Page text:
HitPick is a web server that facilitates the analysis of chemical screenings by identifying hits and predicting their molecular targets. The target prediction functionality can also be used in a stand-alone fashion.

For hit identification, the widely used B-score method (1) is applied.

For target prediction, HitPick applies a new approach that combines two 2D molecular similarity based methods, namely, simple 1-Nearest-Neighbour (1NN) similarity searching (2) and a machine learning method based on Laplacian-modified naive Bayesian models (3).

Training and validation sets for the target prediction part:

For the protein target prediction method we use 145,549 direct human chemical-protein interactions collected from STITCH 3.1, consisting of protein targets for 99,572 compounds. For each of the 1,375 targets, we randomly separated 85% and 15% of their ligands for the training and validation set, respectively. In total, the validation set contains 22,868 positive and 20,779,507 negative compound-target relationships, respectively. When evaluating the highest scoring target prediction for each compound, HitPick achieves a sensitivity of 60.94% (with 66.16% being maximum possible sensitivity), a specificity of 99.99% and a precision of 92.11%, an improvement over naive Bayesian models (sensitivity of 52.95%, specificity of 99.98%, precision of 80.03%) and 1NN similarity searching (precision of 84.72%).

We also evaluated the performance of the HitPick target prediction method at different ranges of chemical similarity (measured by Tanimoto coefficient, Tc (4)) of the query compound to the closest training compound and for up to its five top scoring known targets independently. In order to obtain robust precision estimates we require a minimum of 30 compound-target predictions for each target rank in a given Tc interval (Table.1). We observed that the precision increases with increasing Tc. For compounds with a Tc of 0.7 or higher to the training set, the first predicted target was nearly always correct. Furthermore, the precision reached at least 53% for a Tc in the range of 0.4~0.5 (Table. 1). Thus, we chose 50% as default precision threshold for the predicted targets on the web server.

Table1. Precision (%) for the first five predicted targets in relation to the Tc similarity of a validation compound to the most similar molecule in the training set

The precision for cells marked as "NA" could not be determined due to the low number of compound-target predictions (less than 30). Due to the design of the widely and successfully used fingerprint scheme, a Tc of 1 does not mean that two molecules are necessarily identical. For the compoounds which are in the STITCH database, we assign their known targets with 100% target prediction precision.

Input description:

Output examples:

Output description:

Interaction data from STITCH and stereochemistry

As we are using a 2D fingerprint, stereochemistry is not taken into account during the generation of target models as well as similarity calculations. Therefore, interaction data from STITCH for sets of steroisomers are merged into new records, identified by the concatenation of all individual identifiers of the contributing compounds.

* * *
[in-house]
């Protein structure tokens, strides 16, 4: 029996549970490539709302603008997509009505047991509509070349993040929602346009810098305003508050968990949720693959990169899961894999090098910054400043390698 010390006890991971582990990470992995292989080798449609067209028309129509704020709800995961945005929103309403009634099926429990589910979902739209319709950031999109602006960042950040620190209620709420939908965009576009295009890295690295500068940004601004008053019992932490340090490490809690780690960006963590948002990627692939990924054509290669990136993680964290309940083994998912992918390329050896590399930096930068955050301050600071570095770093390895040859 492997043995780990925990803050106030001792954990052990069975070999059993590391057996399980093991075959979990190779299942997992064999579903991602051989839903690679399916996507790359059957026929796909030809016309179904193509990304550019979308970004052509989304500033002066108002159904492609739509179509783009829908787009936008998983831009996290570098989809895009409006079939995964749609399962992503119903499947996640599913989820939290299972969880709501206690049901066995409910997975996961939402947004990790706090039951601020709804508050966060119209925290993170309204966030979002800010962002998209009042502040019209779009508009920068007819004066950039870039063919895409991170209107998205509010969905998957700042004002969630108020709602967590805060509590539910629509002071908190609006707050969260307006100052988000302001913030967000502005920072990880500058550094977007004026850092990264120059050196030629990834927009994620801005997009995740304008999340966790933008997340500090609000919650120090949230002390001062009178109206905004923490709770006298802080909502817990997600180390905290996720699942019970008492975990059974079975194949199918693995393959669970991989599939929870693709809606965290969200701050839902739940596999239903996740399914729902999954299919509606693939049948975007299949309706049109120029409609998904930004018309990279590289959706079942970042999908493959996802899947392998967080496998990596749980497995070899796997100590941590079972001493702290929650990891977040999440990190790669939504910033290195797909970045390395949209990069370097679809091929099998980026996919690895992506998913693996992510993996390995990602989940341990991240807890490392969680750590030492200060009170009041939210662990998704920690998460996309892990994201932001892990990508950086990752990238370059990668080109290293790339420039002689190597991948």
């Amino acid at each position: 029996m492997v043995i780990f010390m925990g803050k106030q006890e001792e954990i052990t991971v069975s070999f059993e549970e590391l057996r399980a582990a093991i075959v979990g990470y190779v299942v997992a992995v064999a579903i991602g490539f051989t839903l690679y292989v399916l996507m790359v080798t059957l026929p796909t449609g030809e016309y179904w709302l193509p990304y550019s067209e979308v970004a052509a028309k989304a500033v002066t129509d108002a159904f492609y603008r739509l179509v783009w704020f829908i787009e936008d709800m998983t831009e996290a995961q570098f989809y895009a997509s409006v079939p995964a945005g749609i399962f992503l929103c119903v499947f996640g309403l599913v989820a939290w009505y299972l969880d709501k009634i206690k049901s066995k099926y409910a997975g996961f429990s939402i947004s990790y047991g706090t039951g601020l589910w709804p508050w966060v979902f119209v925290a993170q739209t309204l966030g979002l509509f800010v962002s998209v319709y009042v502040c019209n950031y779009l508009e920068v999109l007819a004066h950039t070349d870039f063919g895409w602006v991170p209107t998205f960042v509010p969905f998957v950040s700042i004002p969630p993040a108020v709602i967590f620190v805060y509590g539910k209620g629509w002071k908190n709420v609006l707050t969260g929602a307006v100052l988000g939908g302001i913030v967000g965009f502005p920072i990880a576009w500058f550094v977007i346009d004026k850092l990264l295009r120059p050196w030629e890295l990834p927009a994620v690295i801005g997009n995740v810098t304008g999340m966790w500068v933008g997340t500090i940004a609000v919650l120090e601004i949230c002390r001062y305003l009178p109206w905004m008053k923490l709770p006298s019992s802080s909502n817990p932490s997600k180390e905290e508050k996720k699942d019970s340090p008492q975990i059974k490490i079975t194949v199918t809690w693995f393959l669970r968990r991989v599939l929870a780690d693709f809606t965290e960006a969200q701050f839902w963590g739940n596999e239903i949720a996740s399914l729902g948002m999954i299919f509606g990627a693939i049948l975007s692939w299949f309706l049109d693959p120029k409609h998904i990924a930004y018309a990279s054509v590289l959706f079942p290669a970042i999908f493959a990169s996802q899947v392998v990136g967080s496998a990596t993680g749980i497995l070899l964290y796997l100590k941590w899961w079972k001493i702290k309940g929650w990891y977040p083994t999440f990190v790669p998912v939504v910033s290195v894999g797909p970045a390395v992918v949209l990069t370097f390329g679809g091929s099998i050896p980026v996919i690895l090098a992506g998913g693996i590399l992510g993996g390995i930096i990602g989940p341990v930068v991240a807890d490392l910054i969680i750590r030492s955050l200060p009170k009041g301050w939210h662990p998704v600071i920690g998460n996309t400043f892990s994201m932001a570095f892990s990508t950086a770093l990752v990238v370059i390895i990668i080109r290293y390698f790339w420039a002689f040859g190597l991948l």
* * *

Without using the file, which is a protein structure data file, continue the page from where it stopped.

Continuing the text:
To preserve the privacy of the user data, only users are able to access their uploaded data and results (from the same IP address as on query submission).

In addition, all data will be deleted automatically after seven days.

Processing time:

The processing time for hit identification depends on the size of the assay data. For bioassays size lower than 5000, 10,000 and 100,000 compounds, the web server returns the results in less than one, two and 30 minutes, respectively. The target prediction takes around 5-7 minutes for 10-100 compounds.

However, as calculations are carried out on a shared cluster environment, actual processing time depends on the cluster workload.


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2. Schuffenhauer,A., Floersheim,P., Acklin,P. and Jacoby,E. (2003) Similarity metrics for ligands reflecting the similarity of the target proteins. Journal of Chemical Information and Computer Sciences, 43, pp. 391-405.

3. Nidhi, Glick,M., Davies,J.W. and Jenkins,J.L. (2006) Prediction of biological targets for compounds using multiple-category Bayesian models trained on chemogenomics databases. Journal of Chemical Information and Modeling, 46, pp. 1124-1133.

4. Willett,P., Barnard,J., Downs,G. (1998) Chemical similarity searching. Journal of Chemical Information and Computer Sciences, 38, pp. 983-996.

5. Rogers,D., Hahn,M. (2010) Extended-Connectivity Fingerprints. Journal of Chemical Information and Modeling, 50, pp. 742-54.

6. Ashton,M., Barnard,J., Casset,F., Charlton,M., Downs,G., Gorse,D., Holliday,J.D., Lahana,R. and Willett,P. (2003) Identification of diverse database subsets using property-based and fragment-based molecular descriptions. Quantitative Structure-Activity Relationships, 21 (6). pp. 598-604.